They were soon caught up in the crowds now flooding out of the stadium and back to their campsites. Raucous singing was borne toward them on the night air as they retraced their steps along the lantern-lit path, and leprechauns kept shooting over their heads, cackling and waving their lanterns. When they finally reached the tents, nobody felt like sleeping at all, and given the level of noise around them, Mr. Weasley agreed that they could all have one last cup of cocoa together before turning in. They were soon arguing enjoyably about the match; Mr. Weasley got drawn into a disagreement about cobbing with Charlie, and it was only when Ginny fell asleep right at the tiny table and spilled hot chocolate all over the floor that Mr. Weasley called a halt to the verbal replays and insisted that everyone go to bed. Hermione and Ginny went into the next tent, and Harry and the rest of the Weasleys changed into pajamas and clambered into their bunks. From the other side of the campsite they could still hear much singing and the odd echoing bang.

"Oh I am glad I'm not on duty," muttered Mr. Weasley sleepily. "I wouldn't fancy having to go and tell the Irish they've got to stop celebrating."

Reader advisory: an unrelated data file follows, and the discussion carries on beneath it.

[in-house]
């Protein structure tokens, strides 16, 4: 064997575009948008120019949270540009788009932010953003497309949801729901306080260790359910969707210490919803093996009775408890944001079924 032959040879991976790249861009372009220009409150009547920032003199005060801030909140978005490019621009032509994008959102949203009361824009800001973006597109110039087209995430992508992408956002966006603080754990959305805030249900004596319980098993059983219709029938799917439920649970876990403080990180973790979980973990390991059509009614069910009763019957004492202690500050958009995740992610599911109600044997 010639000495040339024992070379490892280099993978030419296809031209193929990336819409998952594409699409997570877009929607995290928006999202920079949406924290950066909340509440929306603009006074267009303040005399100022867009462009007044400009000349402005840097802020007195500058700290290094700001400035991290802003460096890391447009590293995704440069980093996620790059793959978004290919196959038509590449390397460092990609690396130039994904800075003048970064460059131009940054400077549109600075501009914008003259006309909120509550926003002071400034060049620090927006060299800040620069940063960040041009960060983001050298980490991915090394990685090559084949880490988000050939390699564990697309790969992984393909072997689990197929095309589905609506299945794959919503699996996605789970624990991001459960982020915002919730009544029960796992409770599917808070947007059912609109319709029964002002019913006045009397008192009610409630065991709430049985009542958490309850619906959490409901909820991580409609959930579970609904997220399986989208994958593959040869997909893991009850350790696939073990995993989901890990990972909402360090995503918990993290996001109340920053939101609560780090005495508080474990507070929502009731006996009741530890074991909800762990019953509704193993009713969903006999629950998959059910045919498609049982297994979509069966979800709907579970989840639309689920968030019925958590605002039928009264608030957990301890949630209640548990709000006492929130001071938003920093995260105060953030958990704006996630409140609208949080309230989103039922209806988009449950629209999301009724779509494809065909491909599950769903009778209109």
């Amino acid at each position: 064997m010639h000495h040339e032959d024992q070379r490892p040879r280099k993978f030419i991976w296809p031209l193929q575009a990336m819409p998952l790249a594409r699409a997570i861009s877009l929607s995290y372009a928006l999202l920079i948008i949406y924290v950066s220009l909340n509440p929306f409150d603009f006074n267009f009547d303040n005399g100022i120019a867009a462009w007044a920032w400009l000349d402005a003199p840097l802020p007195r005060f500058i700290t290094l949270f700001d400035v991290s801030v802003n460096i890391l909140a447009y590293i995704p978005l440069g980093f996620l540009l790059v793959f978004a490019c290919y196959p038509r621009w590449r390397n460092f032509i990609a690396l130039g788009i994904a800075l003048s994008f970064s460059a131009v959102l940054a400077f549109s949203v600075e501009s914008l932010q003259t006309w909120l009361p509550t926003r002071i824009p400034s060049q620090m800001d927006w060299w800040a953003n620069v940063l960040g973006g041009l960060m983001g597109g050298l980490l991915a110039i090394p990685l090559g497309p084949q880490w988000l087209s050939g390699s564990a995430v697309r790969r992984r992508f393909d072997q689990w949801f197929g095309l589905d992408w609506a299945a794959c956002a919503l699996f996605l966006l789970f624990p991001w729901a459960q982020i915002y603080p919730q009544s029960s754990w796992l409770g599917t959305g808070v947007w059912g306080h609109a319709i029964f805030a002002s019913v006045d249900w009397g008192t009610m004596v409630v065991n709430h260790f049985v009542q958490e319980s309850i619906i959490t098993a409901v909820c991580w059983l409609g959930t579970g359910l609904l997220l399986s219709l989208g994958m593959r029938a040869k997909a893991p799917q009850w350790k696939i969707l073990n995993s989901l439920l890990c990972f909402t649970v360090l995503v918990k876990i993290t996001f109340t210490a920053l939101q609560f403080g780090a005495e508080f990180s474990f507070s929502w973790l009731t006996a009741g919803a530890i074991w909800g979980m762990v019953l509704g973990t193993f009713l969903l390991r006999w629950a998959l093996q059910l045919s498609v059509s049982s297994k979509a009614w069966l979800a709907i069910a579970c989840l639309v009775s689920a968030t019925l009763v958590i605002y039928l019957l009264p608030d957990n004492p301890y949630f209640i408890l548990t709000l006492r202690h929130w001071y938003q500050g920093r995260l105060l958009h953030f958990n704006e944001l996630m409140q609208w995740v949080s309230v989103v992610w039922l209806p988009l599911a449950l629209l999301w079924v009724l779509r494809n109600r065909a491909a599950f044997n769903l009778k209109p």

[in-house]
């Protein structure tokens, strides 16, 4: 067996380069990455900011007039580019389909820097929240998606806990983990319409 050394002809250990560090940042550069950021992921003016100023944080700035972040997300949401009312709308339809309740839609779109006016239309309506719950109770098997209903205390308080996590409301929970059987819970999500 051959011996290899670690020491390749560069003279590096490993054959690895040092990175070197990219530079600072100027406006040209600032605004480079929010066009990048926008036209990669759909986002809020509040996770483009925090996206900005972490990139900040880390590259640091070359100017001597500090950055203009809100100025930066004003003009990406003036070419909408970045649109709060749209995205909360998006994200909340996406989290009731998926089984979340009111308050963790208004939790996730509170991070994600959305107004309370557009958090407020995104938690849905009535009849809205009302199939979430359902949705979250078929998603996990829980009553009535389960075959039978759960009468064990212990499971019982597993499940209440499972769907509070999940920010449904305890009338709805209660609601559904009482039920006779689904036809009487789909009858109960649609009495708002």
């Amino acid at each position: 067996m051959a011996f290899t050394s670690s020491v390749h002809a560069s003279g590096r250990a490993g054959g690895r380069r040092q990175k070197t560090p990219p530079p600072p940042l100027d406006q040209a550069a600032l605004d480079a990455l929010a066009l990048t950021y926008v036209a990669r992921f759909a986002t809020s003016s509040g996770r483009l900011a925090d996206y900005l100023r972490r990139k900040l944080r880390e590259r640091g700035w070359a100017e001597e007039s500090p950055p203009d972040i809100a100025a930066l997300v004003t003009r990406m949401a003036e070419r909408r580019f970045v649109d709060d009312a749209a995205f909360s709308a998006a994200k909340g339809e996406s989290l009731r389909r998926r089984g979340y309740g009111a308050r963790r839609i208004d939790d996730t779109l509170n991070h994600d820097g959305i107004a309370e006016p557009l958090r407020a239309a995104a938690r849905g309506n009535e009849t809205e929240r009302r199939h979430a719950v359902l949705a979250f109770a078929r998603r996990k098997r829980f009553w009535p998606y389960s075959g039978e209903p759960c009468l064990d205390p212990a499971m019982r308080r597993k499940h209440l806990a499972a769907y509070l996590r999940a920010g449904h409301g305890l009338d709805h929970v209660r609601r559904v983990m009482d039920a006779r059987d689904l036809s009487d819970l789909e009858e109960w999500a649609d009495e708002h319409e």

Harry, who was on a top bunk above Ron, lay staring up at the canvas ceiling of the tent, watching the glow of an occasional leprechaun lantern flying overhead, and picturing again some of Krum's more spectacular moves. He was itching to get back on his own Firebolt and try out the Wronski Feint....Somehow Oliver Wood had never managed to convey with all his wriggling diagrams what that move was supposed to look like....Harry saw himself in robes that had his name on the back, and imagined the sensation of hearing a hundred-thousand-strong crowd roar, as Ludo Bagman's voice echoed throughout the stadium, "I give you....Potter!"

Harry never knew whether or not he had actually dropped off to sleep - his fantasies of flying like Krum might well have slipped into actual dreams - all he knew was that, quite suddenly, Mr. Weasley was shouting.

"Get up! Ron - Harry - come on now, get up, this is urgent!"

Harry sat up quickly and the top of his head hit canvas.

"'S' matter?" he said.

Dimly, he could tell that something was wrong. The noises in the campsite had changed. The singing had stopped. He could hear screams, and the sound of people running. He slipped down from the bunk and reached for his clothes, but Mr. Weasley, who had pulled on his jeans over his own pajamas, said, "No time, Harry - just grab a jacket and get outside - quickly!"

Harry did as he was told and hurried out of the tent, Ron at his heels.

By the light of the few fires that were still burning, he could see people running away into the woods, fleeing something that was moving across the field toward them, something that was emitting odd flashes of light and noises like gunfire. Loud jeering, roars of laughter, and drunken yells were drifting toward them; then came a burst of strong green light, which illuminated the scene.